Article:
The Economic Policy Institute released the results of a study which found that the number of people with a college degree who have been out of work for at least six months grew by 299% to 369,115 by the end of 2003. As a consequence, college graduates now make up a disproportionate share of the long-term unemployed. How can you protect yourself? What should you do if you’re in this situation? There are no easy answers, of course, but the best strategy is to follow two parallel paths. The first is to mount an aggressive job search campaign that includes both the Internet and traditional methods and, within both of those spheres, networking as well as applying to employment ads. The second is to engage in an aggressive developmental program to keep yourself at “the state of the art” in your profession, craft or trade and always “interview ready” with up-to-the-minute awareness of key trends and issues in your industry and the world of business, in general.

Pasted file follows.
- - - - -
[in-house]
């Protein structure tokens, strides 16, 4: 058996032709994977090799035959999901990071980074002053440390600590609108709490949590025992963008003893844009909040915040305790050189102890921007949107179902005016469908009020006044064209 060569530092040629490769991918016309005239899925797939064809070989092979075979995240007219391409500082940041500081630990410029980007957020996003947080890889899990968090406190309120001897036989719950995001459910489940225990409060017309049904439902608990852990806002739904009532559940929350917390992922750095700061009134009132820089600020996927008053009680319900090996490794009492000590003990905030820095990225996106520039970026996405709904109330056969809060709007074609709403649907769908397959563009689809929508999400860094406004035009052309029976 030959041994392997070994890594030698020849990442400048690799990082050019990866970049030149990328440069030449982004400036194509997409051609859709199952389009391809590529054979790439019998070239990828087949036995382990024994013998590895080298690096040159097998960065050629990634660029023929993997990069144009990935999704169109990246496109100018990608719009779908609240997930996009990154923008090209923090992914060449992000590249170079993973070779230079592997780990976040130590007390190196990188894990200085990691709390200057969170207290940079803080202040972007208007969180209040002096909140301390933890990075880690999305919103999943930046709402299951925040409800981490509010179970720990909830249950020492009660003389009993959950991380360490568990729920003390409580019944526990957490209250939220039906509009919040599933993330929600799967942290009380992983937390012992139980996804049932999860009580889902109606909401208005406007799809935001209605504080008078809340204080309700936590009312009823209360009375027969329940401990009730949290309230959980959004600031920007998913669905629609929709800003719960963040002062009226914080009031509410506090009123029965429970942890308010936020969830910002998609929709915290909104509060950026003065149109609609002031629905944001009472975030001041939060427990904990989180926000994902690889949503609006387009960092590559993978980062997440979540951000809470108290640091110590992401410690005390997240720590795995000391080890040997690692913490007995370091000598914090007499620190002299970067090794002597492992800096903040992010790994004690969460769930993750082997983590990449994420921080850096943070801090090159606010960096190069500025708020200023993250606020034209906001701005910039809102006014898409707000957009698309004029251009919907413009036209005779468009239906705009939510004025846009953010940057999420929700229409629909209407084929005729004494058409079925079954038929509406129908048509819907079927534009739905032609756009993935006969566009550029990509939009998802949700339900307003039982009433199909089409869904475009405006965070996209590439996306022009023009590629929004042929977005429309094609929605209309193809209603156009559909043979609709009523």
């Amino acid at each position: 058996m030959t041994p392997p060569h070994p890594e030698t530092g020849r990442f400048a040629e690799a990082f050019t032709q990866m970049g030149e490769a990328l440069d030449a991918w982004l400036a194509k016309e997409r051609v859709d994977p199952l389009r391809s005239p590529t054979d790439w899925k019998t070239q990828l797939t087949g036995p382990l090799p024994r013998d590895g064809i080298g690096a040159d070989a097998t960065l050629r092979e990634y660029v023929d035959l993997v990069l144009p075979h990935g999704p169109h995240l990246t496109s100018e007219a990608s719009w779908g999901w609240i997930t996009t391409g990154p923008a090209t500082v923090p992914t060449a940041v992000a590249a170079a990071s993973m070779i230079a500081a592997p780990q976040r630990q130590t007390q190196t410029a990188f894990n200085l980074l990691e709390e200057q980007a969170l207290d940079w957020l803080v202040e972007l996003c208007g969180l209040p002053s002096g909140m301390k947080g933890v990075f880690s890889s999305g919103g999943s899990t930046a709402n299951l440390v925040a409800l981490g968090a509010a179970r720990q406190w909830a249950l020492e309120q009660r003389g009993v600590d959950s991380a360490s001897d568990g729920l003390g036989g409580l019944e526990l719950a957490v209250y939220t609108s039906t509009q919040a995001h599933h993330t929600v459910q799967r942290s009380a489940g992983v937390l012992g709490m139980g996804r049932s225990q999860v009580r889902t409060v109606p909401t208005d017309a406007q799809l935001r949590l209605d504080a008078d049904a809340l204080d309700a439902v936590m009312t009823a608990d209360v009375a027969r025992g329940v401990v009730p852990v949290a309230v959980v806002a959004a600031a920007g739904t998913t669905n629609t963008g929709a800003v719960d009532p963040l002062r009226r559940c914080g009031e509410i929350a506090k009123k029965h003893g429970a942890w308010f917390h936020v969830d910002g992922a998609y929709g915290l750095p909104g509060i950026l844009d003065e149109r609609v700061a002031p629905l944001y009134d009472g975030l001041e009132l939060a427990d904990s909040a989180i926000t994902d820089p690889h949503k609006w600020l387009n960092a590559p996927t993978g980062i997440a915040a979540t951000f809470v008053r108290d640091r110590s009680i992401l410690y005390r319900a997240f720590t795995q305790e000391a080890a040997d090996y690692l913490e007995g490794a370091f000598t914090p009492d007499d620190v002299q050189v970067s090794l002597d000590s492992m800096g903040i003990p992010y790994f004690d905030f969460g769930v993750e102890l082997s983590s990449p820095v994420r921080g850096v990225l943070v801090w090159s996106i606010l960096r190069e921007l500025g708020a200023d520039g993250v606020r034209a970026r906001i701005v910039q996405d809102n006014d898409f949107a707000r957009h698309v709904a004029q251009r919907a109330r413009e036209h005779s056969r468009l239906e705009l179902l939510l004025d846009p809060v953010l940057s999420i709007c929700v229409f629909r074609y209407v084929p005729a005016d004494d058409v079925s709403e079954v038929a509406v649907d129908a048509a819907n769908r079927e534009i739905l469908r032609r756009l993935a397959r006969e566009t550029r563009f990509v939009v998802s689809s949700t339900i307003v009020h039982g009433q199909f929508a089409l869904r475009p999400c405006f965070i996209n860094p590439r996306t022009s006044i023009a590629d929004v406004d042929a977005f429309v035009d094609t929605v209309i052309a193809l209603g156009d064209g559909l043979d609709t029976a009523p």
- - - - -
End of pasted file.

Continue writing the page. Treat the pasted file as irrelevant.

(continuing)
Mellon Financial Corporation announced the results of a survey indicating that employers are offering a wider array of work/life benefits for their workers. According to the survey, those companies providing domestic partner benefits increased by 29%, those providing flex time increased by 39% and those offering a telecommuting option increased by 41%. If work/life balance is important to you, make sure you ask about such benefits during the interview process. In addition, check out what others are saying about the work/life benefits at those employers you’re considering; do a browser search (with Yahoo! or Googl.com) to search for news articles and commentary and visit the “electronic watercooler” at Vault.com.